Thursday, September 18, 2003

Matchstick Men

This afternoon, on a matinee, I watched Matchstick Men. This movie is an adaptation of Eric Garcia's book, Matchstick Men.

Two things contributed to Matchstick Men being September's movie (my ninth movie in a theater): Eric Garcia and Ridley Scott.

Eric Garcia occasionally posts on the USENET newsgroup misc.writing.screenplays, a newsgroup I dip into every now and then when I want to see how writers write when they're procrastinating. Eric has clout in the group because he's published, and his novel was made into a movie. He got good buzz. Eric's on-line demeanor is engaging and friendly, and he welcomes all correspondence to his e-mail.

When I heard a book of his was going to be a movie, I bought it. I devoured the book in two evenings. It was splendid! A very fast paced book, the twists and turns were stunning, and by the end of it, well...let's just say I thought it was a very brave ending!

Ridley Scott is the famous director, of course. He's the man behind the vision of such films as Black Hawk Down, Gladiator, Blade Runner, and Alien.

Ridley Scott's movies are gorgeous. I'm not enough of a film student to able to dissect exactly why, but I'm enough of a movie fan to know that I very much like how puts a movie together. Ridley's DVD commentary on Alien was the first DVD commentary I ever listened to.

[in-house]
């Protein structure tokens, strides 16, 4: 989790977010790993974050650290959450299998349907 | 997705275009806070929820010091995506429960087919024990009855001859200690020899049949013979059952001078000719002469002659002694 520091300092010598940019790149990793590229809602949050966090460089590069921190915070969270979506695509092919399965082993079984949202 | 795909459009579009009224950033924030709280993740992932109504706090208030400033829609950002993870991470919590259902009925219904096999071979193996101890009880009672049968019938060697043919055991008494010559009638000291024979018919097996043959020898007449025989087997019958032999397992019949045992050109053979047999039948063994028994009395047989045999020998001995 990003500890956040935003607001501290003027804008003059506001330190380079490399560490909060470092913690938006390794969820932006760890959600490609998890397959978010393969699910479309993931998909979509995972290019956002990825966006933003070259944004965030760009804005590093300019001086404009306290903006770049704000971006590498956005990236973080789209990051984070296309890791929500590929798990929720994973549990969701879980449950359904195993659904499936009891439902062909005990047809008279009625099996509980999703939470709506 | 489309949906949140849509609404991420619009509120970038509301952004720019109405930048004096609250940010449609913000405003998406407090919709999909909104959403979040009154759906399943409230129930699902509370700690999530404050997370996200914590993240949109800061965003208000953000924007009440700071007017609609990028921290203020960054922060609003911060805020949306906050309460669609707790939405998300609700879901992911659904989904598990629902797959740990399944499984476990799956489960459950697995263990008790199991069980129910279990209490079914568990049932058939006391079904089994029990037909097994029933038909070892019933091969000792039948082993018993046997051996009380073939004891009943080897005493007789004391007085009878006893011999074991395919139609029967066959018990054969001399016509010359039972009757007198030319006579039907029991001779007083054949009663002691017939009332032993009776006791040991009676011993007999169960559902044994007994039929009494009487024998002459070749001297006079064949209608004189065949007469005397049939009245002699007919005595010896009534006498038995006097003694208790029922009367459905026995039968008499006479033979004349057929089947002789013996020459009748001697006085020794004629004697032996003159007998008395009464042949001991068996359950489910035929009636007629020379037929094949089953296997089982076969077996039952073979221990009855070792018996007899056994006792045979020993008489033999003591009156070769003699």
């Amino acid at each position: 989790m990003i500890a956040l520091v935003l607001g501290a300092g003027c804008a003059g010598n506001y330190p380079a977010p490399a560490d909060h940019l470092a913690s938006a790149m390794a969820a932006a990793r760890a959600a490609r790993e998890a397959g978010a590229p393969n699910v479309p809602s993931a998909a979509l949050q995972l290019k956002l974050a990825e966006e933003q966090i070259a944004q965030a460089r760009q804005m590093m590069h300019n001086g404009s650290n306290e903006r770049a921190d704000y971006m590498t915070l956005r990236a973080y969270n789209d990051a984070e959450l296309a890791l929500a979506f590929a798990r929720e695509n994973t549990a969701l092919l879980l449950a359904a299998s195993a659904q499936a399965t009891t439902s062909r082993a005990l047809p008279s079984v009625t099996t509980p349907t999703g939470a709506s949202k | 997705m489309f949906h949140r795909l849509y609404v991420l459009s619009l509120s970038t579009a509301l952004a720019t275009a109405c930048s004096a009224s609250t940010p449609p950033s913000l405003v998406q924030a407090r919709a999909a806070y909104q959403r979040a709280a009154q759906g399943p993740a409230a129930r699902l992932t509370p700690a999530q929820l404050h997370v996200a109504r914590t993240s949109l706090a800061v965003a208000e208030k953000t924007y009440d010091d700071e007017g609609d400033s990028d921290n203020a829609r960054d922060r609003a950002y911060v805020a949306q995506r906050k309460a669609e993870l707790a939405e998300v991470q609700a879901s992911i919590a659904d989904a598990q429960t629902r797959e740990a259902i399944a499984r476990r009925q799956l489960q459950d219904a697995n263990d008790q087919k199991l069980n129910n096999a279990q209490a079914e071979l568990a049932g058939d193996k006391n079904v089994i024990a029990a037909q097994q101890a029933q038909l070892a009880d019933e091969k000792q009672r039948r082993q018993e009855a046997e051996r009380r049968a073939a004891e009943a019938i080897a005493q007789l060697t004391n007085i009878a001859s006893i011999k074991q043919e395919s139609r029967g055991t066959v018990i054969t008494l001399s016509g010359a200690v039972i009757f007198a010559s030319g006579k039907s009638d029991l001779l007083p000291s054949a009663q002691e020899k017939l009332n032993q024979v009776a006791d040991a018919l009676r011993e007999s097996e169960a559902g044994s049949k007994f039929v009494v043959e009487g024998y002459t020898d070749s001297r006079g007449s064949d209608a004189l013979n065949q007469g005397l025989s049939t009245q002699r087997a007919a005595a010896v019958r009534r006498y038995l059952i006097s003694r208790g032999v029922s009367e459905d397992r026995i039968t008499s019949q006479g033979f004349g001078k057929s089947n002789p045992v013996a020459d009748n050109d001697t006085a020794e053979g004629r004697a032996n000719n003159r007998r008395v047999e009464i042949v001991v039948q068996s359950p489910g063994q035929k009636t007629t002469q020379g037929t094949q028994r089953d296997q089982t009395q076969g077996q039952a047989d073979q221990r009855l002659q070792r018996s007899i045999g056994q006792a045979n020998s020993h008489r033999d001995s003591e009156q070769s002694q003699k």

In a recent article, Ridley was joking that "I'm old, but I can still beat the pants off any 22-year old tennis pro", referring to today's younger directors. It then occurred to me that I haven't seen a Ridley Scott movie in the theater since perhaps Thelma & Louise. I have seen Alien and Blade Runner in college, but I missed his modern spectacles Black Hawk Down and Gladiator. Knowing the story line for Matchstick Men, I was eager to see what he'd do with it. Guess what? He did the story pretty well!

It's a movie to definitely go see. You'll see a "tone" that is uniquely and unmistakably Ridley Scott. You'll see some very showy (and to me, very cool) editing by Dody Dorn. Nicolas Cage gives an eye-popping performance. And screen writers Nicholas Griffin and Ted Griffin do all right by Eric Garcia.

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